(1996) Tom Holt, Orbit, £15.99, hrdbk, 320pp. ISBN 1 85723 433 2
An interesting variant on the George and the dragon theme, Holt juxtaposes the ideals of good and evil while reducing them to matters of bureaucracy and legislation. Everything is subjected to, and obstructed by, rules and regulations that pervades even the laws of nature (a set of mathematical equations complying strictly with the laws of physics), and even time is quantified in terms of its commercial potential! Either Holt has suffered a nasty experience at the hands of the Civil Service, or possibly he once worked for them...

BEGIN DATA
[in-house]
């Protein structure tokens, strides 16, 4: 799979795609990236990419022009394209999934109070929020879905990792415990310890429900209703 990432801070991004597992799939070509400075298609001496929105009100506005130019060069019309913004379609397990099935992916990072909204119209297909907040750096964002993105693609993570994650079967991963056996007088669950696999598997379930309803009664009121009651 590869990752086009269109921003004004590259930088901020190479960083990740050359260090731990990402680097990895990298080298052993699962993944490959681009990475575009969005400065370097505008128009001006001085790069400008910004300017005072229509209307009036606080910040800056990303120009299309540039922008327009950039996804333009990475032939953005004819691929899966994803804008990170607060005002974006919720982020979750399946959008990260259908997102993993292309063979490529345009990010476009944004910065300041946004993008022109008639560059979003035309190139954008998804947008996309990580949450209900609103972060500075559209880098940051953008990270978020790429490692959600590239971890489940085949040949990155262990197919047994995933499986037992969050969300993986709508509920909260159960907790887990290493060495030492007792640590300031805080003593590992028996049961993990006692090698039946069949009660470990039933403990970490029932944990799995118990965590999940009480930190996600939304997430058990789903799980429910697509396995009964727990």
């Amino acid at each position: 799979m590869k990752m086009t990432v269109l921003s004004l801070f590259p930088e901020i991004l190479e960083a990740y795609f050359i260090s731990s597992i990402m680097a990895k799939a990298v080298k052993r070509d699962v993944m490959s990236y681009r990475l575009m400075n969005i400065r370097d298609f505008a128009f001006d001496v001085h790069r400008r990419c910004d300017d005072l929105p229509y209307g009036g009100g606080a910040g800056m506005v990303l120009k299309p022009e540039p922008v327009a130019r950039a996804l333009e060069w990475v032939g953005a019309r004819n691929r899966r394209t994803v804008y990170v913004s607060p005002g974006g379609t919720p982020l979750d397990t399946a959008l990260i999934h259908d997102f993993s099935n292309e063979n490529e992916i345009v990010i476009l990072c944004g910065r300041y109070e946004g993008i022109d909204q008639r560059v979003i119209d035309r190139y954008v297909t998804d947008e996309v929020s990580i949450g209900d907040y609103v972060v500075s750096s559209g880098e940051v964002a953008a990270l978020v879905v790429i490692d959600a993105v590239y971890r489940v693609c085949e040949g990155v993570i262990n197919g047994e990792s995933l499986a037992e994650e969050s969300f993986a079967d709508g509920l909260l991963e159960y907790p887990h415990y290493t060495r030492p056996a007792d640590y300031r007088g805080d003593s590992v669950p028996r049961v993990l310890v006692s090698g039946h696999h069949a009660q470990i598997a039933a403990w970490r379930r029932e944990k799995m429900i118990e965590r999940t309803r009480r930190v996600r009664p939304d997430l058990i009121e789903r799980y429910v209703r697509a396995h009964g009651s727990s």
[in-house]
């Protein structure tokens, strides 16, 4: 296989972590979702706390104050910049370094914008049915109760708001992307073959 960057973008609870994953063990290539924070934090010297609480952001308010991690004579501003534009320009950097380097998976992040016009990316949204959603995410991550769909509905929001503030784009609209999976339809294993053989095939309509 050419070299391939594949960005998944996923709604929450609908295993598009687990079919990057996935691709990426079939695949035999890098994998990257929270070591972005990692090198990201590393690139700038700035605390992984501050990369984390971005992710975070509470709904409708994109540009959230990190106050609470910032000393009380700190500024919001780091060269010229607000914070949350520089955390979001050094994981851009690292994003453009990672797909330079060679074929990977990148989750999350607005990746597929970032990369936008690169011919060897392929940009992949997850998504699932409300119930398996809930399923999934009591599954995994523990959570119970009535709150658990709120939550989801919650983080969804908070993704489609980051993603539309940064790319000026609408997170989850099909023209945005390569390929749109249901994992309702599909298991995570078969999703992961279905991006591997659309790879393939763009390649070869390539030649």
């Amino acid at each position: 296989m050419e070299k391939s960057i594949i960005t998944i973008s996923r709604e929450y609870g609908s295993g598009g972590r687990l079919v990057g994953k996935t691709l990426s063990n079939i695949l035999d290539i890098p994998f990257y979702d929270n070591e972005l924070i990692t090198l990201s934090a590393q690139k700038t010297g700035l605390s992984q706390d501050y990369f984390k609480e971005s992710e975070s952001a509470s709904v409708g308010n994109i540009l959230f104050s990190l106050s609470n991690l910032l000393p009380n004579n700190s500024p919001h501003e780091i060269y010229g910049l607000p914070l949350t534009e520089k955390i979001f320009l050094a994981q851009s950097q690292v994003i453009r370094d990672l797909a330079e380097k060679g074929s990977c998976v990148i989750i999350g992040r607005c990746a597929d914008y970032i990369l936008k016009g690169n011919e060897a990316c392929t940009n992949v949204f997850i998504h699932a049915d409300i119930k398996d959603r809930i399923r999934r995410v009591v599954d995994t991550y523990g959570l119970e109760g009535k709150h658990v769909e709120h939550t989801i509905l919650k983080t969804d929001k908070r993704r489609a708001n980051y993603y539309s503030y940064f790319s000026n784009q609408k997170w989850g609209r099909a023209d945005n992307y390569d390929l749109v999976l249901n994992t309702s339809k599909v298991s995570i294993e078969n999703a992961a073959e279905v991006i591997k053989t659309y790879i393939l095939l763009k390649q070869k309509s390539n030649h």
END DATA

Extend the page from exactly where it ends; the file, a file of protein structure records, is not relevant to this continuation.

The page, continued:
Into this environment comes Bianca, a typically prosaic heroine in the Holt style, who finds being the main protagonist a bit of a bore. In contrast, the dragon is the only individual in the book, the only one who seems outside the rules. You can no more condemn the dragon for incinerating his adversaries, than you can Hannibal Lector for eating his. But the dragon has a record to set straight with George, a Saint who makes his chosen companions (a bunch of demons on holiday from Hell) look like the cast of Hi De Hi (UK television comedy about a holiday camp).
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